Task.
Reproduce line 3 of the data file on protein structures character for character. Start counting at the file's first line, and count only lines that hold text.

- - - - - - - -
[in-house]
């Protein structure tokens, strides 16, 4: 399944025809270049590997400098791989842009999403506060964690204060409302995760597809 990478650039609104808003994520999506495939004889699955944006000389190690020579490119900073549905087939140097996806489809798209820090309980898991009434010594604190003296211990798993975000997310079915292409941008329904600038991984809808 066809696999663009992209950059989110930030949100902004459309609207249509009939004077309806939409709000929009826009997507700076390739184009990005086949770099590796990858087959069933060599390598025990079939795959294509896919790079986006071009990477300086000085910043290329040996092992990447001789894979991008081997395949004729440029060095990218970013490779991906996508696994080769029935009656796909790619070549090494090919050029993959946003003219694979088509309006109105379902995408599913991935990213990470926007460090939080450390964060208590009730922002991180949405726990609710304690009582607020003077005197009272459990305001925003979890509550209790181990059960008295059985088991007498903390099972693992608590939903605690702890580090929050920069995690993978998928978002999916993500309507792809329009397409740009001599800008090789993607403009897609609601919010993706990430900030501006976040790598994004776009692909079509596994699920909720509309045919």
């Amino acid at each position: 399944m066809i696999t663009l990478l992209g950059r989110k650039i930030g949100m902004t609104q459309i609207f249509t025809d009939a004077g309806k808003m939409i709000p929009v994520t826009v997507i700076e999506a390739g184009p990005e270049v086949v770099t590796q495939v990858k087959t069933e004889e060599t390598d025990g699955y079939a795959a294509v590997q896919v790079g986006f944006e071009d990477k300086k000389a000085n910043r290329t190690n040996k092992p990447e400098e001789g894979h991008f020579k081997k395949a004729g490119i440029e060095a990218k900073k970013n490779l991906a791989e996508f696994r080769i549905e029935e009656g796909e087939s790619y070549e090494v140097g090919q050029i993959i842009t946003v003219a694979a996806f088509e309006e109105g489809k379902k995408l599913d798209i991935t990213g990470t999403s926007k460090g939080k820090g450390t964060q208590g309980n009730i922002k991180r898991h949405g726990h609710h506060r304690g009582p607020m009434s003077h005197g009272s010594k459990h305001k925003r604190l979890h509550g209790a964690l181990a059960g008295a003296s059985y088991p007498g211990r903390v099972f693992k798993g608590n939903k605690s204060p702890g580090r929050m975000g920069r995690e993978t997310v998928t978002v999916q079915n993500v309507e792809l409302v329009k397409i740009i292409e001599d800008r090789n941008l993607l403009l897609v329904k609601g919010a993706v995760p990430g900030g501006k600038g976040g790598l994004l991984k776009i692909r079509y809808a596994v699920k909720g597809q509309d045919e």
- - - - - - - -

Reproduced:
């Amino acid at each position: 399944m066809i696999t663009l990478l992209g950059r989110k650039i930030g949100m902004t609104q459309i609207f249509t025809d009939a004077g309806k808003m939409i709000p929009v994520t826009v997507i700076e999506a390739g184009p990005e270049v086949v770099t590796q495939v990858k087959t069933e004889e060599t390598d025990g699955y079939a795959a294509v590997q896919v790079g986006f944006e071009d990477k300086k000389a000085n910043r290329t190690n040996k092992p990447e400098e001789g894979h991008f020579k081997k395949a004729g490119i440029e060095a990218k900073k970013n490779l991906a791989e996508f696994r080769i549905e029935e009656g796909e087939s790619y070549e090494v140097g090919q050029i993959i842009t946003v003219a694979a996806f088509e309006e109105g489809k379902k995408l599913d798209i991935t990213g990470t999403s926007k460090g939080k820090g450390t964060q208590g309980n009730i922002k991180r898991h949405g726990h609710h506060r304690g009582p607020m009434s003077h005197g009272s010594k459990h305001k925003r604190l979890h509550g209790a964690l181990a059960g008295a003296s059985y088991p007498g211990r903390v099972f693992k798993g608590n939903k605690s204060p702890g580090r929050m975000g920069r995690e993978t997310v998928t978002v999916q079915n993500v309507e792809l409302v329009k397409i740009i292409e001599d800008r090789n941008l993607l403009l897609v329904k609601g919010a993706v995760p990430g900030g501006k600038g976040g790598l994004l991984k776009i692909r079509y809808a596994v699920k909720g597809q509309d045919e």